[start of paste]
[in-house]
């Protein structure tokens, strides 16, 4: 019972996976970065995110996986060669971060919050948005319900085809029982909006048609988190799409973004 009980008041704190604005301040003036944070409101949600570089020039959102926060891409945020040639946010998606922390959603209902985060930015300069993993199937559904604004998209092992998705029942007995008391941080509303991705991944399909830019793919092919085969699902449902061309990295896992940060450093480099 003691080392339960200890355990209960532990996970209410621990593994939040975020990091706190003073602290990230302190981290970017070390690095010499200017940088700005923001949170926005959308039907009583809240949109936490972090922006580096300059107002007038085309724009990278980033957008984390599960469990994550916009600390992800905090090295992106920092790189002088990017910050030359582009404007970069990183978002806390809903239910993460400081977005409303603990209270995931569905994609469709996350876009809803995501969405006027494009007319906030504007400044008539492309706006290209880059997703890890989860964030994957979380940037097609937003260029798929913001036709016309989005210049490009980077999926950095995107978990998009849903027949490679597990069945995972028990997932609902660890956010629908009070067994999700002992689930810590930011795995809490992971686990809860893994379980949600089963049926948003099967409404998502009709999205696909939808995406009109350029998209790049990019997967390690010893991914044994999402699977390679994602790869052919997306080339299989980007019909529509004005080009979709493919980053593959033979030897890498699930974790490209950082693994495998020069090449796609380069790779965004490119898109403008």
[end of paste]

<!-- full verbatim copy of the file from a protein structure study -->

[in-house]
């Protein structure tokens, strides 16, 4: 019972996976970065995110996986060669971060919050948005319900085809029982909006048609988190799409973004 009980008041704190604005301040003036944070409101949600570089020039959102926060891409945020040639946010998606922390959603209902985060930015300069993993199937559904604004998209092992998705029942007995008391941080509303991705991944399909830019793919092919085969699902449902061309990295896992940060450093480099 003691080392339960200890355990209960532990996970209410621990593994939040975020990091706190003073602290990230302190981290970017070390690095010499200017940088700005923001949170926005959308039907009583809240949109936490972090922006580096300059107002007038085309724009990278980033957008984390599960469990994550916009600390992800905090090295992106920092790189002088990017910050030359582009404007970069990183978002806390809903239910993460400081977005409303603990209270995931569905994609469709996350876009809803995501969405006027494009007319906030504007400044008539492309706006290209880059997703890890989860964030994957979380940037097609937003260029798929913001036709016309989005210049490009980077999926950095995107978990998009849903027949490679597990069945995972028990997932609902660890956010629908009070067994999700002992689930810590930011795995809490992971686990809860893994379980949600089963049926948003099967409404998502009709999205696909939808995406009109350029998209790049990019997967390690010893991914044994999402699977390679994602790869052919997306080339299989980007019909529509004005080009979709493919980053593959033979030897890498699930974790490209950082693994495998020069090449796609380069790779965004490119898109403008």